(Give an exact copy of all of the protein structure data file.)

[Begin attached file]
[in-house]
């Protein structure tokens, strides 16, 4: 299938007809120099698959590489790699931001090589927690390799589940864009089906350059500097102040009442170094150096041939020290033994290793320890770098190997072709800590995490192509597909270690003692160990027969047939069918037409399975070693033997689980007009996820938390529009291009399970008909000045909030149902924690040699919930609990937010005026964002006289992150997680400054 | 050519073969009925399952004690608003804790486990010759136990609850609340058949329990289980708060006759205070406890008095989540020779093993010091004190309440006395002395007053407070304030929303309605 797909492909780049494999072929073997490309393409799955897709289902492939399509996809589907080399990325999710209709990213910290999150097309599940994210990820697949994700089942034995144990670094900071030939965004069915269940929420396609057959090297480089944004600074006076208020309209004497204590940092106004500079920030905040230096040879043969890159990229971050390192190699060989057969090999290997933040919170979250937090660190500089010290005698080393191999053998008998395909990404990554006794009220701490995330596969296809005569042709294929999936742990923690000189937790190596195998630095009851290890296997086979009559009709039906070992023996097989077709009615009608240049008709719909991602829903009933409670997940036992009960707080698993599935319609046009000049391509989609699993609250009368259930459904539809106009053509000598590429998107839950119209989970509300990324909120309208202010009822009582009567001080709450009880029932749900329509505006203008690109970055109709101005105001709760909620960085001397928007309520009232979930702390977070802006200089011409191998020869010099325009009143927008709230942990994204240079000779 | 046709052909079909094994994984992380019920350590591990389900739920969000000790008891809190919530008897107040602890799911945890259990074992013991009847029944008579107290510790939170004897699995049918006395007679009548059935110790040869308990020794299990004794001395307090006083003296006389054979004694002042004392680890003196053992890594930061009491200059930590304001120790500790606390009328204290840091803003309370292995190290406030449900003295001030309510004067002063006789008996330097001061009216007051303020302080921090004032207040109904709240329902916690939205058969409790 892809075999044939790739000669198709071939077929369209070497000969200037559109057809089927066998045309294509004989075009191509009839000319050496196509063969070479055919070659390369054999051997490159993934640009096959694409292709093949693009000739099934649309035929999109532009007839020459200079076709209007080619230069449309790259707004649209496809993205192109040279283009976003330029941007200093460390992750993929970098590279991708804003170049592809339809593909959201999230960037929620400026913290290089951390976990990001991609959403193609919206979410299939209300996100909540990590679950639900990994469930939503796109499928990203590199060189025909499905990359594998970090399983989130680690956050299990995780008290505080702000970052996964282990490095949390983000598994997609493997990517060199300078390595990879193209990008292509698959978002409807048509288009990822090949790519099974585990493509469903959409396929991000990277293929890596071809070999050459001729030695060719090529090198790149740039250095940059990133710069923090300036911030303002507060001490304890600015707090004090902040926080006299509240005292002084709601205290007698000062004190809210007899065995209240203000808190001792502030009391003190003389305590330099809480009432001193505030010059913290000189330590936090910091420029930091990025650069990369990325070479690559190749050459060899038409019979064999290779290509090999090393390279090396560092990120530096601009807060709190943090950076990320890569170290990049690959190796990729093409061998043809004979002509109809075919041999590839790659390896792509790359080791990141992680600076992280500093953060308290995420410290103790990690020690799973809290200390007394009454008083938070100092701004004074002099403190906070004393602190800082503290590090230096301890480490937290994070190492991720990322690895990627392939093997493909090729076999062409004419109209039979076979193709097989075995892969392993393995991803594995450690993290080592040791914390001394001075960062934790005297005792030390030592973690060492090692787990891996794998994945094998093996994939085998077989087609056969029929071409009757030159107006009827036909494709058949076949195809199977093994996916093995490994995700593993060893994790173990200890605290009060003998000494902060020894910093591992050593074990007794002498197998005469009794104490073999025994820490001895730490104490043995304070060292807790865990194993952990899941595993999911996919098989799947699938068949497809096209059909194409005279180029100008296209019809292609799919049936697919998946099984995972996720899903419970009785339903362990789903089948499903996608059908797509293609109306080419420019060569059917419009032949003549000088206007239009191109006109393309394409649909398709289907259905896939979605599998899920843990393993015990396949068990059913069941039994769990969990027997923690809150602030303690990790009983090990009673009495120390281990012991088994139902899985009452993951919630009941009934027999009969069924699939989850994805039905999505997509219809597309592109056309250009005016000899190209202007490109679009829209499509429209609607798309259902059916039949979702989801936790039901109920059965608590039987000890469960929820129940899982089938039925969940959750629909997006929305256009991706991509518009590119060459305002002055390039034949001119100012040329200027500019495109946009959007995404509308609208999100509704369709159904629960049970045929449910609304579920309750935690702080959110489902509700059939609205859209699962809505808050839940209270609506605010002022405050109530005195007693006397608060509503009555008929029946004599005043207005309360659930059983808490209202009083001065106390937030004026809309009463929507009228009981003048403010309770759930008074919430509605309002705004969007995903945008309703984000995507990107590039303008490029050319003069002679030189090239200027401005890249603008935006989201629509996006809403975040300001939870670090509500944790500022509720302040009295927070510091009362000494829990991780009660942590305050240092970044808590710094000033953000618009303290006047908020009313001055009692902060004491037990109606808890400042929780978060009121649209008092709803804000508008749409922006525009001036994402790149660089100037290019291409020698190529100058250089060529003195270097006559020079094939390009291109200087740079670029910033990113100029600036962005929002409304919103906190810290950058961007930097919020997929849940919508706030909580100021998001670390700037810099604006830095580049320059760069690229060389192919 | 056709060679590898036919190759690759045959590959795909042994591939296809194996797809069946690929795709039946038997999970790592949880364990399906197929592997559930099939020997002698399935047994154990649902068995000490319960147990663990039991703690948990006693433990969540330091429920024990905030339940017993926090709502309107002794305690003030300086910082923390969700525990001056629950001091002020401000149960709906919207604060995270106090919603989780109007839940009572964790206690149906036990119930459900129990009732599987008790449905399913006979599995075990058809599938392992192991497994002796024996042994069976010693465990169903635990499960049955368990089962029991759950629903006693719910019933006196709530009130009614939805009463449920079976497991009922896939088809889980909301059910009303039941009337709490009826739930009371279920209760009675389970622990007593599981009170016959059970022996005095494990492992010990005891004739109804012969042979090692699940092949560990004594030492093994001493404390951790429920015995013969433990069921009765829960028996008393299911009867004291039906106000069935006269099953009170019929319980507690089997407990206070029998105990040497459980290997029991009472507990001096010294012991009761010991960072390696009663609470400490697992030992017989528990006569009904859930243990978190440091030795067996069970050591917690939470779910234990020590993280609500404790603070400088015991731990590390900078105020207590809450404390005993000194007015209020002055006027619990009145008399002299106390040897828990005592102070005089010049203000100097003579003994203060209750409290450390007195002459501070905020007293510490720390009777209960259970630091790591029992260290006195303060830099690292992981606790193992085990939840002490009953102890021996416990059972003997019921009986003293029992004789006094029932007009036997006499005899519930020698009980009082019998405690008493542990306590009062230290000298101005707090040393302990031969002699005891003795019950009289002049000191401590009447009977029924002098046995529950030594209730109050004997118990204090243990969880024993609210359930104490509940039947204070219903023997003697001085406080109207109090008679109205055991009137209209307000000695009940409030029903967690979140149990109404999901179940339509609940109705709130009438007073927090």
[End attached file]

[in-house]
């Protein structure tokens, strides 16, 4: 299938007809120099698959590489790699931001090589927690390799589940864009089906350059500097102040009442170094150096041939020290033994290793320890770098190997072709800590995490192509597909270690003692160990027969047939069918037409399975070693033997689980007009996820938390529009291009399970008909000045909030149902924690040699919930609990937010005026964002006289992150997680400054 | 050519073969009925399952004690608003804790486990010759136990609850609340058949329990289980708060006759205070406890008095989540020779093993010091004190309440006395002395007053407070304030929303309605 797909492909780049494999072929073997490309393409799955897709289902492939399509996809589907080399990325999710209709990213910290999150097309599940994210990820697949994700089942034995144990670094900071030939965004069915269940929420396609057959090297480089944004600074006076208020309209004497204590940092106004500079920030905040230096040879043969890159990229971050390192190699060989057969090999290997933040919170979250937090660190500089010290005698080393191999053998008998395909990404990554006794009220701490995330596969296809005569042709294929999936742990923690000189937790190596195998630095009851290890296997086979009559009709039906070992023996097989077709009615009608240049008709719909991602829903009933409670997940036992009960707080698993599935319609046009000049391509989609699993609250009368259930459904539809106009053509000598590429998107839950119209989970509300990324909120309208202010009822009582009567001080709450009880029932749900329509505006203008690109970055109709101005105001709760909620960085001397928007309520009232979930702390977070802006200089011409191998020869010099325009009143927008709230942990994204240079000779 | 046709052909079909094994994984992380019920350590591990389900739920969000000790008891809190919530008897107040602890799911945890259990074992013991009847029944008579107290510790939170004897699995049918006395007679009548059935110790040869308990020794299990004794001395307090006083003296006389054979004694002042004392680890003196053992890594930061009491200059930590304001120790500790606390009328204290840091803003309370292995190290406030449900003295001030309510004067002063006789008996330097001061009216007051303020302080921090004032207040109904709240329902916690939205058969409790 892809075999044939790739000669198709071939077929369209070497000969200037559109057809089927066998045309294509004989075009191509009839000319050496196509063969070479055919070659390369054999051997490159993934640009096959694409292709093949693009000739099934649309035929999109532009007839020459200079076709209007080619230069449309790259707004649209496809993205192109040279283009976003330029941007200093460390992750993929970098590279991708804003170049592809339809593909959201999230960037929620400026913290290089951390976990990001991609959403193609919206979410299939209300996100909540990590679950639900990994469930939503796109499928990203590199060189025909499905990359594998970090399983989130680690956050299990995780008290505080702000970052996964282990490095949390983000598994997609493997990517060199300078390595990879193209990008292509698959978002409807048509288009990822090949790519099974585990493509469903959409396929991000990277293929890596071809070999050459001729030695060719090529090198790149740039250095940059990133710069923090300036911030303002507060001490304890600015707090004090902040926080006299509240005292002084709601205290007698000062004190809210007899065995209240203000808190001792502030009391003190003389305590330099809480009432001193505030010059913290000189330590936090910091420029930091990025650069990369990325070479690559190749050459060899038409019979064999290779290509090999090393390279090396560092990120530096601009807060709190943090950076990320890569170290990049690959190796990729093409061998043809004979002509109809075919041999590839790659390896792509790359080791990141992680600076992280500093953060308290995420410290103790990690020690799973809290200390007394009454008083938070100092701004004074002099403190906070004393602190800082503290590090230096301890480490937290994070190492991720990322690895990627392939093997493909090729076999062409004419109209039979076979193709097989075995892969392993393995991803594995450690993290080592040791914390001394001075960062934790005297005792030390030592973690060492090692787990891996794998994945094998093996994939085998077989087609056969029929071409009757030159107006009827036909494709058949076949195809199977093994996916093995490994995700593993060893994790173990200890605290009060003998000494902060020894910093591992050593074990007794002498197998005469009794104490073999025994820490001895730490104490043995304070060292807790865990194993952990899941595993999911996919098989799947699938068949497809096209059909194409005279180029100008296209019809292609799919049936697919998946099984995972996720899903419970009785339903362990789903089948499903996608059908797509293609109306080419420019060569059917419009032949003549000088206007239009191109006109393309394409649909398709289907259905896939979605599998899920843990393993015990396949068990059913069941039994769990969990027997923690809150602030303690990790009983090990009673009495120390281990012991088994139902899985009452993951919630009941009934027999009969069924699939989850994805039905999505997509219809597309592109056309250009005016000899190209202007490109679009829209499509429209609607798309259902059916039949979702989801936790039901109920059965608590039987000890469960929820129940899982089938039925969940959750629909997006929305256009991706991509518009590119060459305002002055390039034949001119100012040329200027500019495109946009959007995404509308609208999100509704369709159904629960049970045929449910609304579920309750935690702080959110489902509700059939609205859209699962809505808050839940209270609506605010002022405050109530005195007693006397608060509503009555008929029946004599005043207005309360659930059983808490209202009083001065106390937030004026809309009463929507009228009981003048403010309770759930008074919430509605309002705004969007995903945008309703984000995507990107590039303008490029050319003069002679030189090239200027401005890249603008935006989201629509996006809403975040300001939870670090509500944790500022509720302040009295927070510091009362000494829990991780009660942590305050240092970044808590710094000033953000618009303290006047908020009313001055009692902060004491037990109606808890400042929780978060009121649209008092709803804000508008749409922006525009001036994402790149660089100037290019291409020698190529100058250089060529003195270097006559020079094939390009291109200087740079670029910033990113100029600036962005929002409304919103906190810290950058961007930097919020997929849940919508706030909580100021998001670390700037810099604006830095580049320059760069690229060389192919 | 056709060679590898036919190759690759045959590959795909042994591939296809194996797809069946690929795709039946038997999970790592949880364990399906197929592997559930099939020997002698399935047994154990649902068995000490319960147990663990039991703690948990006693433990969540330091429920024990905030339940017993926090709502309107002794305690003030300086910082923390969700525990001056629950001091002020401000149960709906919207604060995270106090919603989780109007839940009572964790206690149906036990119930459900129990009732599987008790449905399913006979599995075990058809599938392992192991497994002796024996042994069976010693465990169903635990499960049955368990089962029991759950629903006693719910019933006196709530009130009614939805009463449920079976497991009922896939088809889980909301059910009303039941009337709490009826739930009371279920209760009675389970622990007593599981009170016959059970022996005095494990492992010990005891004739109804012969042979090692699940092949560990004594030492093994001493404390951790429920015995013969433990069921009765829960028996008393299911009867004291039906106000069935006269099953009170019929319980507690089997407990206070029998105990040497459980290997029991009472507990001096010294012991009761010991960072390696009663609470400490697992030992017989528990006569009904859930243990978190440091030795067996069970050591917690939470779910234990020590993280609500404790603070400088015991731990590390900078105020207590809450404390005993000194007015209020002055006027619990009145008399002299106390040897828990005592102070005089010049203000100097003579003994203060209750409290450390007195002459501070905020007293510490720390009777209960259970630091790591029992260290006195303060830099690292992981606790193992085990939840002490009953102890021996416990059972003997019921009986003293029992004789006094029932007009036997006499005899519930020698009980009082019998405690008493542990306590009062230290000298101005707090040393302990031969002699005891003795019950009289002049000191401590009447009977029924002098046995529950030594209730109050004997118990204090243990969880024993609210359930104490509940039947204070219903023997003697001085406080109207109090008679109205055991009137209209307000000695009940409030029903967690979140149990109404999901179940339509609940109705709130009438007073927090």